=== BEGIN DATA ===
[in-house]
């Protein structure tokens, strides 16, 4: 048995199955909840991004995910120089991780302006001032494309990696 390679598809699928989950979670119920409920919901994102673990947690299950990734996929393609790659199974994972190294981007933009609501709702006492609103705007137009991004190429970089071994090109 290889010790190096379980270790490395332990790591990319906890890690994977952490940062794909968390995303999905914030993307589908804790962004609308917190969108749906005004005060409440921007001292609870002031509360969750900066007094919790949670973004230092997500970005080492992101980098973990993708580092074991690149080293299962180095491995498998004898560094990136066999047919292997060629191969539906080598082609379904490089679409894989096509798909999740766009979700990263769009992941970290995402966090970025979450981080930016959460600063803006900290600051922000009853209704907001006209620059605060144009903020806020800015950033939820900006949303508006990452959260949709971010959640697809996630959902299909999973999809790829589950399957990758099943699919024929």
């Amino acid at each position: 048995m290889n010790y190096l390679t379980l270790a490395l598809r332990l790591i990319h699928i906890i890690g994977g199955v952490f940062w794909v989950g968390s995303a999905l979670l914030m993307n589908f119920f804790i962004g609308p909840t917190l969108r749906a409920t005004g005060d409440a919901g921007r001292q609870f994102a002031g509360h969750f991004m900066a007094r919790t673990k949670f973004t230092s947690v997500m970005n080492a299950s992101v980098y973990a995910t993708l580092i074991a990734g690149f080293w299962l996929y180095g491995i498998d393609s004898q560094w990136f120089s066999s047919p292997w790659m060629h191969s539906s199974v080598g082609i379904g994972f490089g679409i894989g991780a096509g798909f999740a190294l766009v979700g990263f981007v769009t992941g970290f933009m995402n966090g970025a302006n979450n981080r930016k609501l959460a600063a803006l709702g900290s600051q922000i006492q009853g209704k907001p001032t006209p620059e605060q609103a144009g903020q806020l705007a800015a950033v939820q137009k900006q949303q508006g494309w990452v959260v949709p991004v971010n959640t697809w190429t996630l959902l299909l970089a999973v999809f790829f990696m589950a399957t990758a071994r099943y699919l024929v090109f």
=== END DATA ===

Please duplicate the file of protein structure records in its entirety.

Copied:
[in-house]
């Protein structure tokens, strides 16, 4: 048995199955909840991004995910120089991780302006001032494309990696 390679598809699928989950979670119920409920919901994102673990947690299950990734996929393609790659199974994972190294981007933009609501709702006492609103705007137009991004190429970089071994090109 290889010790190096379980270790490395332990790591990319906890890690994977952490940062794909968390995303999905914030993307589908804790962004609308917190969108749906005004005060409440921007001292609870002031509360969750900066007094919790949670973004230092997500970005080492992101980098973990993708580092074991690149080293299962180095491995498998004898560094990136066999047919292997060629191969539906080598082609379904490089679409894989096509798909999740766009979700990263769009992941970290995402966090970025979450981080930016959460600063803006900290600051922000009853209704907001006209620059605060144009903020806020800015950033939820900006949303508006990452959260949709971010959640697809996630959902299909999973999809790829589950399957990758099943699919024929």
């Amino acid at each position: 048995m290889n010790y190096l390679t379980l270790a490395l598809r332990l790591i990319h699928i906890i890690g994977g199955v952490f940062w794909v989950g968390s995303a999905l979670l914030m993307n589908f119920f804790i962004g609308p909840t917190l969108r749906a409920t005004g005060d409440a919901g921007r001292q609870f994102a002031g509360h969750f991004m900066a007094r919790t673990k949670f973004t230092s947690v997500m970005n080492a299950s992101v980098y973990a995910t993708l580092i074991a990734g690149f080293w299962l996929y180095g491995i498998d393609s004898q560094w990136f120089s066999s047919p292997w790659m060629h191969s539906s199974v080598g082609i379904g994972f490089g679409i894989g991780a096509g798909f999740a190294l766009v979700g990263f981007v769009t992941g970290f933009m995402n966090g970025a302006n979450n981080r930016k609501l959460a600063a803006l709702g900290s600051q922000i006492q009853g209704k907001p001032t006209p620059e605060q609103a144009g903020q806020l705007a800015a950033v939820q137009k900006q949303q508006g494309w990452v959260v949709p991004v971010n959640t697809w190429t996630l959902l299909l970089a999973v999809f790829f990696m589950a399957t990758a071994r099943y699919l024929v090109f």